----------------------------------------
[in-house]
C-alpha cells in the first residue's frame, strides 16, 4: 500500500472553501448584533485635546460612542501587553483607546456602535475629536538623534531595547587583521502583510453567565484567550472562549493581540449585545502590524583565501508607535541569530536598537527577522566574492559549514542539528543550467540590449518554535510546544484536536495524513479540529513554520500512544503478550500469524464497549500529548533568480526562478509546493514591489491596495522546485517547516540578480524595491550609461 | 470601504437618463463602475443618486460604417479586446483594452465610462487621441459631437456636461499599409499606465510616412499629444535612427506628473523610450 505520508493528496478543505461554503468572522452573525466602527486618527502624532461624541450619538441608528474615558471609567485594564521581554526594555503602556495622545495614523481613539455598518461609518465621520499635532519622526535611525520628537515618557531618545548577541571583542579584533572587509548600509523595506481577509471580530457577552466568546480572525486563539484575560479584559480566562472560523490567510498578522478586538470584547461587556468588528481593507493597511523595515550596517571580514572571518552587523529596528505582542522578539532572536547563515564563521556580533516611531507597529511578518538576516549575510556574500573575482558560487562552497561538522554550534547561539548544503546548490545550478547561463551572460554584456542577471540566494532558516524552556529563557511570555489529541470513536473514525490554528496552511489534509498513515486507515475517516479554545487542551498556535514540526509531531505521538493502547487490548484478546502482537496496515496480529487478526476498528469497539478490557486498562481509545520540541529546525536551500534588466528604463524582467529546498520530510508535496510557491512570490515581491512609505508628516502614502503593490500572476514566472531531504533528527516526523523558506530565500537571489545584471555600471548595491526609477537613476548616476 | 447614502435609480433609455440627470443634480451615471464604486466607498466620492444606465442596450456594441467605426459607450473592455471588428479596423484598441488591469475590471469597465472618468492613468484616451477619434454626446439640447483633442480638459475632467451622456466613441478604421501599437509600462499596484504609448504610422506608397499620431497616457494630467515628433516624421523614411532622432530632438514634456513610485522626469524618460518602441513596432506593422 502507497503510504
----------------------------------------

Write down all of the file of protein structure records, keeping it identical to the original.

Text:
[in-house]
C-alpha cells in the first residue's frame, strides 16, 4: 500500500472553501448584533485635546460612542501587553483607546456602535475629536538623534531595547587583521502583510453567565484567550472562549493581540449585545502590524583565501508607535541569530536598537527577522566574492559549514542539528543550467540590449518554535510546544484536536495524513479540529513554520500512544503478550500469524464497549500529548533568480526562478509546493514591489491596495522546485517547516540578480524595491550609461 | 470601504437618463463602475443618486460604417479586446483594452465610462487621441459631437456636461499599409499606465510616412499629444535612427506628473523610450 505520508493528496478543505461554503468572522452573525466602527486618527502624532461624541450619538441608528474615558471609567485594564521581554526594555503602556495622545495614523481613539455598518461609518465621520499635532519622526535611525520628537515618557531618545548577541571583542579584533572587509548600509523595506481577509471580530457577552466568546480572525486563539484575560479584559480566562472560523490567510498578522478586538470584547461587556468588528481593507493597511523595515550596517571580514572571518552587523529596528505582542522578539532572536547563515564563521556580533516611531507597529511578518538576516549575510556574500573575482558560487562552497561538522554550534547561539548544503546548490545550478547561463551572460554584456542577471540566494532558516524552556529563557511570555489529541470513536473514525490554528496552511489534509498513515486507515475517516479554545487542551498556535514540526509531531505521538493502547487490548484478546502482537496496515496480529487478526476498528469497539478490557486498562481509545520540541529546525536551500534588466528604463524582467529546498520530510508535496510557491512570490515581491512609505508628516502614502503593490500572476514566472531531504533528527516526523523558506530565500537571489545584471555600471548595491526609477537613476548616476 | 447614502435609480433609455440627470443634480451615471464604486466607498466620492444606465442596450456594441467605426459607450473592455471588428479596423484598441488591469475590471469597465472618468492613468484616451477619434454626446439640447483633442480638459475632467451622456466613441478604421501599437509600462499596484504609448504610422506608397499620431497616457494630467515628433516624421523614411532622432530632438514634456513610485522626469524618460518602441513596432506593422 502507497503510504